National Lottery could be suspended for first time in 30-year history

The National Lottery could face suspension for the first time in its 30-year history due to a legal dispute between opposing operators.

Lottery group, Camelot has run the state-franchised staple since the early 1990s but the Gambling Commission confirmed plans to transfer the licence to rival operator, Allwyn Entertainment.

The commission, which is responsible for regulating the betting industry, has said in papers submitted to the High Court that Camelot has launched legal action opposing the move.

Camelot was due to transfer ownership of the National Lottery over to Allwyn Entertainment on February 1, 2024, but legal proceedings mean the timetable could be delayed.

Players of the game could potentially miss out on millions of pounds, with Camelot claiming the commission got it "badly wrong" when giving the licence to Allwyn.

Camelot added that the move could put them out of business.

John Tanner, the commission's chief executive director, said in evidence given to court that the delay means the lottery cannot "operate to its full potential" or may face a period where it "does not operate at all".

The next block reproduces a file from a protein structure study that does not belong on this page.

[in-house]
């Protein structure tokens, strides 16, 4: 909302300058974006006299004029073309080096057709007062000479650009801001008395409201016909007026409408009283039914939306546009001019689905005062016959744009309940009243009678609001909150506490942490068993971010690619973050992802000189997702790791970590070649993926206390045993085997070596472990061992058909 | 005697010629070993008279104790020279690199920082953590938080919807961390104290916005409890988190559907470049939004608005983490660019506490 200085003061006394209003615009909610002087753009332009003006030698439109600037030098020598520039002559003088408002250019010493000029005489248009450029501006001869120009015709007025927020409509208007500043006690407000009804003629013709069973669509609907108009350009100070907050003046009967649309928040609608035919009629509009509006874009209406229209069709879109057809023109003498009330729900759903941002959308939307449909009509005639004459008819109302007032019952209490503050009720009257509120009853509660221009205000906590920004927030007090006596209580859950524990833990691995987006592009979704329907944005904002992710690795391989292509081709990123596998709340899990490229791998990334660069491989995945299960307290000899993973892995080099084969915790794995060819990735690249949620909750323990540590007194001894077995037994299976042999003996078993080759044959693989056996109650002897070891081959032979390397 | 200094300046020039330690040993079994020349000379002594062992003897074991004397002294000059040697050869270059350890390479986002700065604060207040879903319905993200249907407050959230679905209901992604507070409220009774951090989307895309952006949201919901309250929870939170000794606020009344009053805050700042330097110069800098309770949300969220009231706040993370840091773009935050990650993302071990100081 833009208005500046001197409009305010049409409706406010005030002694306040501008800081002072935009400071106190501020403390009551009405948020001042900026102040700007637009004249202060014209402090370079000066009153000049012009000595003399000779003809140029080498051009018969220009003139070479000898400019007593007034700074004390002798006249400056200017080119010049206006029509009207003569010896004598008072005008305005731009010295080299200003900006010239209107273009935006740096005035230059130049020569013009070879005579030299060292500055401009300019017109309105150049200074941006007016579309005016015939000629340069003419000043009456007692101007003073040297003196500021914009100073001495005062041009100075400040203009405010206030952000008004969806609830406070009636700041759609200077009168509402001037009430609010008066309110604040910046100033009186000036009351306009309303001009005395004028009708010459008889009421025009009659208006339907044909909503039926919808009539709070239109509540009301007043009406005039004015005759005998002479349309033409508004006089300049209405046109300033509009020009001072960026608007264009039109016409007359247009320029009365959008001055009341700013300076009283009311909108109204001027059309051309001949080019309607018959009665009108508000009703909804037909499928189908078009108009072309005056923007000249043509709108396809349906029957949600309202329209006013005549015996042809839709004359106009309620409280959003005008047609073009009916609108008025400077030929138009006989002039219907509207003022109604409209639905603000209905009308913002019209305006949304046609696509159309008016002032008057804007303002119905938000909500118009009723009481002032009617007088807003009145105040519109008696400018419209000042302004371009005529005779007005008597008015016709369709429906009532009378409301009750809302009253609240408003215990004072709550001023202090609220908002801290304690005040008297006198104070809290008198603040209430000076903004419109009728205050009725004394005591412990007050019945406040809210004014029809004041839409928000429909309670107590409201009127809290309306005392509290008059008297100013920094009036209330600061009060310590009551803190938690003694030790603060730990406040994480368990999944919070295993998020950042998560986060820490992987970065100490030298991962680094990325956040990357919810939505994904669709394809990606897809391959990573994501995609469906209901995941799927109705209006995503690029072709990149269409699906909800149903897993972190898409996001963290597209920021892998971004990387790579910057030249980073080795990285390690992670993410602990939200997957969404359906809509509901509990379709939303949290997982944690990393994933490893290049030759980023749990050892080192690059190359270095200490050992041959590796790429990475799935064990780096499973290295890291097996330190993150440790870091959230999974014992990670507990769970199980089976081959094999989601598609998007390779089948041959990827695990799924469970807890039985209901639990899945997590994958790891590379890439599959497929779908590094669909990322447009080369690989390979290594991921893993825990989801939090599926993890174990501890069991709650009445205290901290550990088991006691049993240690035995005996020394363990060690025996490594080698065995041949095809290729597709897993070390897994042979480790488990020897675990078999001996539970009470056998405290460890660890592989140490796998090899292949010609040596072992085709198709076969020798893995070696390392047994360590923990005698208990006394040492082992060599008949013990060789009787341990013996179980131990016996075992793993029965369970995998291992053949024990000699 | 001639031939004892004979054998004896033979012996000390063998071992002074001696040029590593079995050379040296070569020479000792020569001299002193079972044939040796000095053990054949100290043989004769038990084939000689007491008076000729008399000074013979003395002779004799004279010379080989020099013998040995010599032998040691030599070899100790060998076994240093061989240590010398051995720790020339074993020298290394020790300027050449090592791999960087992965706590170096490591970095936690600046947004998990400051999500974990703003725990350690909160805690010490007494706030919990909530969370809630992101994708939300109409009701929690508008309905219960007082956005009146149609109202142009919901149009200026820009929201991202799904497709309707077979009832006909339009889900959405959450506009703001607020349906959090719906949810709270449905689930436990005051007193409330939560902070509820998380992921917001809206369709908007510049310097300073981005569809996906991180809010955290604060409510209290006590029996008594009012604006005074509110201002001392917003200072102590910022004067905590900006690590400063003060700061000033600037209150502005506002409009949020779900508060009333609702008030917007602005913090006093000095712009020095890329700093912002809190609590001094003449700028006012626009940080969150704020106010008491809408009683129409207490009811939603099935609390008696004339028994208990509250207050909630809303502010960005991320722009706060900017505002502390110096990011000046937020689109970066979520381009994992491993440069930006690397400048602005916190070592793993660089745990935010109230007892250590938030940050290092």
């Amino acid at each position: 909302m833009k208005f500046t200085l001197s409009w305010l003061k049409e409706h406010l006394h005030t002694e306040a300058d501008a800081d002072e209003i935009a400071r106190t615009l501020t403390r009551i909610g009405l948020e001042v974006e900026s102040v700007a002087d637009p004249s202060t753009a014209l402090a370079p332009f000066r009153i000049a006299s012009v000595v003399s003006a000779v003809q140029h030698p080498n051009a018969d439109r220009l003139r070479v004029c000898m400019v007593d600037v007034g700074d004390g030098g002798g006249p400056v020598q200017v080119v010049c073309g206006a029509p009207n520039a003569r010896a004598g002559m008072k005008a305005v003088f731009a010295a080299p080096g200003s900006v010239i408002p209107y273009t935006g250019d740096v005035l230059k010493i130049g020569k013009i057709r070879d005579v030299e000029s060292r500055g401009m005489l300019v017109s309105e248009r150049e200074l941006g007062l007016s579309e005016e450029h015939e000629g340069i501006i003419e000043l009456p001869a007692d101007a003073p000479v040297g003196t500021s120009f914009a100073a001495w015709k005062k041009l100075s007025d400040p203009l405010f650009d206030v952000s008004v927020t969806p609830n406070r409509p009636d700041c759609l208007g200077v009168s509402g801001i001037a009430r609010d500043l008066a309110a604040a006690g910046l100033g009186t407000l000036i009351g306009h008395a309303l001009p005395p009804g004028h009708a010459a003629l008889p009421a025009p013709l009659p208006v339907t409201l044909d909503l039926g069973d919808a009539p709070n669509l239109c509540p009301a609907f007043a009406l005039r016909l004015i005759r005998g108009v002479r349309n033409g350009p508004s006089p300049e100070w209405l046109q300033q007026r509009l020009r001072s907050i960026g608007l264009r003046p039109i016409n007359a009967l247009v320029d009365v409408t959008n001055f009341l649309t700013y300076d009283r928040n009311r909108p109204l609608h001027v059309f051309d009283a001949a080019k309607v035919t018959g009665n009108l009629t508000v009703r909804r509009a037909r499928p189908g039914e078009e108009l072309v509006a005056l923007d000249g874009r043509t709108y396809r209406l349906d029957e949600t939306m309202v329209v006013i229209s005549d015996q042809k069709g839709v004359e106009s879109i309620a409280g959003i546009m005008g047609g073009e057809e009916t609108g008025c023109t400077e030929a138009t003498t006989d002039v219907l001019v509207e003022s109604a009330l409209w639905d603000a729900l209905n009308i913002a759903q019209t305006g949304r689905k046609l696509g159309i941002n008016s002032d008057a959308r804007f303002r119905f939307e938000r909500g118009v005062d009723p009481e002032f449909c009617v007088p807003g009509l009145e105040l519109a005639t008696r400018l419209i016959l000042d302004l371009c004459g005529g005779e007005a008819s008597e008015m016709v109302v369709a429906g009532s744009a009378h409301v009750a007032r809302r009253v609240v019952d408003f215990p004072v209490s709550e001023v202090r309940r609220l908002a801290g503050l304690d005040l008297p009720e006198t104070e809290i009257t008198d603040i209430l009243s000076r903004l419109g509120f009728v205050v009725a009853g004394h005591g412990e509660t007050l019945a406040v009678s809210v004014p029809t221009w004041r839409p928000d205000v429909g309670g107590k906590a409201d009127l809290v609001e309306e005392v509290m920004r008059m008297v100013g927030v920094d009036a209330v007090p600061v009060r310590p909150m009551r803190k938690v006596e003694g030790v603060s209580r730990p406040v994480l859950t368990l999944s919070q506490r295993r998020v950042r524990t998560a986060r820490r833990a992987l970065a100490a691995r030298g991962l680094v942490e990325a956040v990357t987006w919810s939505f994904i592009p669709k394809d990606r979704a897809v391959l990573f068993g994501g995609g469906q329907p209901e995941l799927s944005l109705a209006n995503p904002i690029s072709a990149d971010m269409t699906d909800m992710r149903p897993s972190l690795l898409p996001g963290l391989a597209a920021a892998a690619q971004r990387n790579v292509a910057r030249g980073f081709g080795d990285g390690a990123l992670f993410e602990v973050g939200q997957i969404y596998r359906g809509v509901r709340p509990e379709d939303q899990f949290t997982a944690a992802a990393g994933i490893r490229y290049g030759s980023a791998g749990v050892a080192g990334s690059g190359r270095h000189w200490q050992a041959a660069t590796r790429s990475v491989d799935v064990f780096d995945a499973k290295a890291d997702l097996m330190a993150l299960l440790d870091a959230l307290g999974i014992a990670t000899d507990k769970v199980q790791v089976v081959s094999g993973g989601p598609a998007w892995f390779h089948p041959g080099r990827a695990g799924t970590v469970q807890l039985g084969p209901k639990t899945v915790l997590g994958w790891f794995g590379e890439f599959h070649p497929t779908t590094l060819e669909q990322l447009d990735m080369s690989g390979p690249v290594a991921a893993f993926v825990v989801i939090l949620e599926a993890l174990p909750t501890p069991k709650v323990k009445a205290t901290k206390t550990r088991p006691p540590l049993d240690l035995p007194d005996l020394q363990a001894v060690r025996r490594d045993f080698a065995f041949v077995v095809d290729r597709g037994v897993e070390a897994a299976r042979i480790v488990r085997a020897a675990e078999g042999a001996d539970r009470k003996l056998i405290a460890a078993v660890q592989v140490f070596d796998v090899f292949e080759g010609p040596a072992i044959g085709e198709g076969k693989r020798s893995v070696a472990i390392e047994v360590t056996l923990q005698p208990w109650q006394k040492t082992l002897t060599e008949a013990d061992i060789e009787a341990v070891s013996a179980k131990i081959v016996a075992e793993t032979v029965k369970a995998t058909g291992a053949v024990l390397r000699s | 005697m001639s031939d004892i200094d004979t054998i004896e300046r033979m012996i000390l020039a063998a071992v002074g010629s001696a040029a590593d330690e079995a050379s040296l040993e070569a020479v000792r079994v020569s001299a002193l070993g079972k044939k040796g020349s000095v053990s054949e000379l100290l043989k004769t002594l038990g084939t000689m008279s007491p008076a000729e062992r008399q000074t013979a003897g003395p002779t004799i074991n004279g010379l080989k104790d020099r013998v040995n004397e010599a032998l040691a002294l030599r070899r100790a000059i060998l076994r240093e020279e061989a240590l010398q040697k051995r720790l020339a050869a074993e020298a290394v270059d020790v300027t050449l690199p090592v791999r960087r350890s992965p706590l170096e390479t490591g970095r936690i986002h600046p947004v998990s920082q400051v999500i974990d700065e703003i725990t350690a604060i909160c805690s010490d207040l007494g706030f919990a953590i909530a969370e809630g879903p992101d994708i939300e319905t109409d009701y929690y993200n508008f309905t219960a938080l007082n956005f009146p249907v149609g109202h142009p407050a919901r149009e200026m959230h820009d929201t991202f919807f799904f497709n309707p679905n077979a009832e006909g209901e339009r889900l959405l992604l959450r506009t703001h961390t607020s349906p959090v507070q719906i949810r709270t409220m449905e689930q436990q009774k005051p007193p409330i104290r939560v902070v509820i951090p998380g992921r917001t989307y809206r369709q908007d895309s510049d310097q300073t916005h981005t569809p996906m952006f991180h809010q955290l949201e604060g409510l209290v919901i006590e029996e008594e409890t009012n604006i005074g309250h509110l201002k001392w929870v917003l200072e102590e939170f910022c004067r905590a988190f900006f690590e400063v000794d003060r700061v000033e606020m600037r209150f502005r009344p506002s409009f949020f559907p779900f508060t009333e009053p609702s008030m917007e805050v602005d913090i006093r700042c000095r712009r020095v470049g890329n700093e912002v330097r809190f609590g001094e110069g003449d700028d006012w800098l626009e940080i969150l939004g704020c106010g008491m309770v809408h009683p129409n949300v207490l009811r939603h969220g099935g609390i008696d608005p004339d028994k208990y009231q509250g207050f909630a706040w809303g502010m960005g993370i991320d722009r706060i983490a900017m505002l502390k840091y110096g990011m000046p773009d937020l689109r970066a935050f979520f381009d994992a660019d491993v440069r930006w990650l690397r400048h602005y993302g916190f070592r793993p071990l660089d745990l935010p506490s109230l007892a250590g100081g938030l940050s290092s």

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Camelot claims that the National Lottery raises more than £30million for good causes each week, as well as generating a huge prize winner.

The National Lottery's current iteration has been running since 1994, with Camelot having the licence for the game granted to it on three separate occasions since its conception, The Independent reports.

The game, which could be moving ownership from Camelot to Allwyn Entertainment, is twinned with the Euromillions, which allows EU countries such as France, Spain, Ireland and Portugal to participate in the game.

Earlier this month a couple from Gloucestershire bagged themselves the UK's largest-ever jackpot in the Euromillions.

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